Thursday, December 27, 2007

Enlightened Self-Interest

Today I heard on the radio the term "enlightened self-interest" and I thought it might be interesting to define it.

Generally it means persons who act to further the interests of others (or the interests of the group or groups to which they belong), ultimately serve their own self-interest. It's a term in ethics/philosophy which is an area of study that has to do with right behavior and good life.

It has often been simply expressed by the belief that an individual, group, or even a commercial entity will "do well by doing good".

Alexis de Tocqueville discussed the concept in his work Democracy in America. This quote from that work comes from
The Americans, on the contrary, are fond of explaining almost all the actions of their lives by the principle of interest rightly understood; they show with complacency how an enlightened regard for themselves constantly prompts them to assist each other, and inclines them willingly to sacrifice a portion of their time and property to the welfare of the state.
Here's how the Dalai Lama puts it: If you think in a deeper way that you are going to be selfish, then be wisely selfish, not narrow-mindedly selfish.

The idea is that a "universal sense of responsibility" is "doing the right thing."

So don't you think if we taught our children to be "self-interested" in the way described above rather than teaching "selflessness" or "self-sacrifice" we as a nation would be a lot better off?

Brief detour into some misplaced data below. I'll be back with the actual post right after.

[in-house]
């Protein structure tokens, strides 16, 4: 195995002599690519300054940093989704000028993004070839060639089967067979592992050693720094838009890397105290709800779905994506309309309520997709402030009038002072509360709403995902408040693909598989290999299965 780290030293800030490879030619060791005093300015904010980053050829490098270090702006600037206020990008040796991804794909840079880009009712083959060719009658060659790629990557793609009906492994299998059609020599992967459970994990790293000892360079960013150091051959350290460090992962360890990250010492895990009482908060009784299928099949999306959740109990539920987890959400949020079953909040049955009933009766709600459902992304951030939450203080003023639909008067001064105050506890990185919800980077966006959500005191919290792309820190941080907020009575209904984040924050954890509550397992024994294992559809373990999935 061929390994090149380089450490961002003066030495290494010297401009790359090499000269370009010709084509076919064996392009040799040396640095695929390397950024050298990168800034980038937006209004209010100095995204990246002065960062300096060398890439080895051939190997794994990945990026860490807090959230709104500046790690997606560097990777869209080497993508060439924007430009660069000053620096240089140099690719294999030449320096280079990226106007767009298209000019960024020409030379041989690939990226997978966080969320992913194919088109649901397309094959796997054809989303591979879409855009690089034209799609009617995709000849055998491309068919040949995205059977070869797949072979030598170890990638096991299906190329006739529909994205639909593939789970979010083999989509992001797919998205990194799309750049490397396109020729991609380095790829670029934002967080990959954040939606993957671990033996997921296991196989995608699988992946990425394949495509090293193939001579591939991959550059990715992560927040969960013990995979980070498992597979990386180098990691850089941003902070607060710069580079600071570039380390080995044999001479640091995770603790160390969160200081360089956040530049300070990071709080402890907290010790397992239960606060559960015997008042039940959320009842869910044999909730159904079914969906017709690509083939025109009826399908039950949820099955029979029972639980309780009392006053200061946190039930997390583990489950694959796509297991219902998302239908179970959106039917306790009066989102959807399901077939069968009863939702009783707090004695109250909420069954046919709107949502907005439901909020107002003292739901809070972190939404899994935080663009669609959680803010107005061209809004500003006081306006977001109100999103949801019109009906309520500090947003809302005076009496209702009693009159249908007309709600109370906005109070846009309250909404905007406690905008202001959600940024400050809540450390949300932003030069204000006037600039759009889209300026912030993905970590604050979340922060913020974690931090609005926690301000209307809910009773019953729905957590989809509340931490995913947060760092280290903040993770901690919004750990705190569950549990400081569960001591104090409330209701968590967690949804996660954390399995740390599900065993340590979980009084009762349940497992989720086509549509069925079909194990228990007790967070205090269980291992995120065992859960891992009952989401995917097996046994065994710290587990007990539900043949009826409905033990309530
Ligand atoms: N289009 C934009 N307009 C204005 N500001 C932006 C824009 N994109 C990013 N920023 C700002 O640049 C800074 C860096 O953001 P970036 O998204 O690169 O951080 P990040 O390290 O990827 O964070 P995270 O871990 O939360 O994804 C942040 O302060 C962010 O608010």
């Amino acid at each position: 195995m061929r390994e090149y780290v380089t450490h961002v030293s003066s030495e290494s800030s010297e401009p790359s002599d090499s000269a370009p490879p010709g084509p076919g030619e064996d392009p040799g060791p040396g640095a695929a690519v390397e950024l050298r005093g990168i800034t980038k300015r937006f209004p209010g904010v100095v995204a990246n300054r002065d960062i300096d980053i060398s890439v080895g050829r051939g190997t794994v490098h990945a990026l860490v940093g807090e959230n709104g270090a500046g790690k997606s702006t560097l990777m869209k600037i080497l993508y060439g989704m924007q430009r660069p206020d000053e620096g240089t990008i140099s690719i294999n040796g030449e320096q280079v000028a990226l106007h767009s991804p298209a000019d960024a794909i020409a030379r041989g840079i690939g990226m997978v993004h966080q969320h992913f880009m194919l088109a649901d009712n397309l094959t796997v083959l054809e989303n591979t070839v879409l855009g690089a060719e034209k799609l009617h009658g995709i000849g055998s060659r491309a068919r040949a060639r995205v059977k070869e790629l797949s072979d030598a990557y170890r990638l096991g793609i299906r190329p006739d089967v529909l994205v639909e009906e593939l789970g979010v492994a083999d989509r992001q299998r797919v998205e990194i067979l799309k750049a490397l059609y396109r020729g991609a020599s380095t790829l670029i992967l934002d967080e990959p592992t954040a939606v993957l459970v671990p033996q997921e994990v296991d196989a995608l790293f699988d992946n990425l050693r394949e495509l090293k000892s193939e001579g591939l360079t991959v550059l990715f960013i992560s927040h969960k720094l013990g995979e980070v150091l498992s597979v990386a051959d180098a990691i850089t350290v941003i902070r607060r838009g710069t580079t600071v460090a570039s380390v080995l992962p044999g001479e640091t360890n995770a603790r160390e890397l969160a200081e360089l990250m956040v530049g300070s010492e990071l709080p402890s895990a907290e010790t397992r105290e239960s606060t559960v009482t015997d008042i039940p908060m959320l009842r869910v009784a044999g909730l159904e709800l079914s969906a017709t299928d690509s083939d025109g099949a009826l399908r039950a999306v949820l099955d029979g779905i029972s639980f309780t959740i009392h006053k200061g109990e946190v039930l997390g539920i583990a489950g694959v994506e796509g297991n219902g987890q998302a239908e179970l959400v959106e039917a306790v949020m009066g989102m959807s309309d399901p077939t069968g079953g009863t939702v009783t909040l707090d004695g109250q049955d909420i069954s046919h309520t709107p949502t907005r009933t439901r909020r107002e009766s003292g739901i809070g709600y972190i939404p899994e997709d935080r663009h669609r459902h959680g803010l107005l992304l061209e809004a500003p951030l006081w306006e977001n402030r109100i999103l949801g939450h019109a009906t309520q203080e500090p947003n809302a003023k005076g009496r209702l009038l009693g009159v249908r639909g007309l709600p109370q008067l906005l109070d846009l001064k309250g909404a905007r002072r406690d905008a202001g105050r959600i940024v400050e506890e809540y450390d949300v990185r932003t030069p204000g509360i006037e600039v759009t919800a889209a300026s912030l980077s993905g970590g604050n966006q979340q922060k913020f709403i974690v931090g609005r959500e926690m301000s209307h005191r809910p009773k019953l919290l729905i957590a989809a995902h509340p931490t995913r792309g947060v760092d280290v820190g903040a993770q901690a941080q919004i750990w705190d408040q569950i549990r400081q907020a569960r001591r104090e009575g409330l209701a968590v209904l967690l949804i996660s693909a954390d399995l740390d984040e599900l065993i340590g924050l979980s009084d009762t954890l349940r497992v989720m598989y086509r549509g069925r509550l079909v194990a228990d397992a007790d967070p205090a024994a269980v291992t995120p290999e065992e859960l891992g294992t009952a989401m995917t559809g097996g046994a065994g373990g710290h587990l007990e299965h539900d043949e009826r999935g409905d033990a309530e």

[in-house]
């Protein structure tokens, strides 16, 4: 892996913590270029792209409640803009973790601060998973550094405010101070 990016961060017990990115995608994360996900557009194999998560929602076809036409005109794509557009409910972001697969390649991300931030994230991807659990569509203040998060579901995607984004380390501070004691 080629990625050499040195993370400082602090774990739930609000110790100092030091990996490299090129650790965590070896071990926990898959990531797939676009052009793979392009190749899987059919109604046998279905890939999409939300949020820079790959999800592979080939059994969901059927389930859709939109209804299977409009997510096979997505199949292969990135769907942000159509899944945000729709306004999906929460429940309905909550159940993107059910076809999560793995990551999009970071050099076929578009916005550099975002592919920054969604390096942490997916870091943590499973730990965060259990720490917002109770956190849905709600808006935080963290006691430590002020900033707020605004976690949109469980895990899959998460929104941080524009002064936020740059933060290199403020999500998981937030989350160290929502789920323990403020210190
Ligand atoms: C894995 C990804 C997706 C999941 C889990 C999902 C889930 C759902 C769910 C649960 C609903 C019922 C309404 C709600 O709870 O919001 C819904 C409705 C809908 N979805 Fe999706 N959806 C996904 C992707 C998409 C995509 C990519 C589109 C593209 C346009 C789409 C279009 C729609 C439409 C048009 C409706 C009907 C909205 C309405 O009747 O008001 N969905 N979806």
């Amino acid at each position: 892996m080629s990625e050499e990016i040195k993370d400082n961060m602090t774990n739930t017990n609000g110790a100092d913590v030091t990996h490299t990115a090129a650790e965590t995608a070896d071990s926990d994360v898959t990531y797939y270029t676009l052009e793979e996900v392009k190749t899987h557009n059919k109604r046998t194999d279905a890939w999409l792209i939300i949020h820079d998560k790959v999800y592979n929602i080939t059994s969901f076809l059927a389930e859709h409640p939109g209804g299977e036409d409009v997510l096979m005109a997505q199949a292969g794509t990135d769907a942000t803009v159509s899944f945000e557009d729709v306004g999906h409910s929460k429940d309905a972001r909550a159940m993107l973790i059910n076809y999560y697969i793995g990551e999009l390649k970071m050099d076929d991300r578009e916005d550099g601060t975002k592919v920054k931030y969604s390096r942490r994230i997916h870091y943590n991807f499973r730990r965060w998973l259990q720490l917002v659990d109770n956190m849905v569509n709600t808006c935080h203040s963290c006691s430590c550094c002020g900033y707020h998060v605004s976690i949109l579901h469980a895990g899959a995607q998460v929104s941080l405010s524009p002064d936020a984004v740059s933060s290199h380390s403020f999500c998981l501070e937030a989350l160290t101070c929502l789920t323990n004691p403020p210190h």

Why don't you tell me what you think in the comments...


Sandy Carlson said...

I often encounter cynics who turn this idea on its head to suggest people are kind only because it makes them feel good about themselves. But persons who are enlightened are seeking to end the suffering of others; such actions naturally feel good. I suppose that's the difference. To teach that difference is very important. Otherwise enlightened self-interest is merely public relations.

Roger said...

I like the Dalai Lama saying! I think I might have it tattoo'd to my arm :D

the teach said...

Thanks for your intelligent comments, Sandy and Roger. :)

Travis said...

That's an interesting point. We often make the argument in this country that we shouldn't get involved in anything outside our own borders unless we are protecting our own national interests.

And yet, the men and women who serve in the armed forces are often asked to make the ultimate sacrifice that is most decidedly not in their own self-interest.

I wonder how "enlightened self-interest" would address that dichotomy.

the teach said...

Travis, wouldn't soldiers in war, while making the ultimate sacrifice of their lives, be living by the principle of "enlightened self-interest" because they are living by a "universal sense of responsibility" by serving their country? Of course I don't believe that we should be in Iraq therefore I don't think that argument applies in this case.

Sheila said...

I've always thought that the greater good is served when we help others. I look at life from the viewpoint that we (humankind) are all in it together. I wonder why a lot. Why do I have so much and others so little? Fortuna is indeed fickle.

Thanks for a great discussion.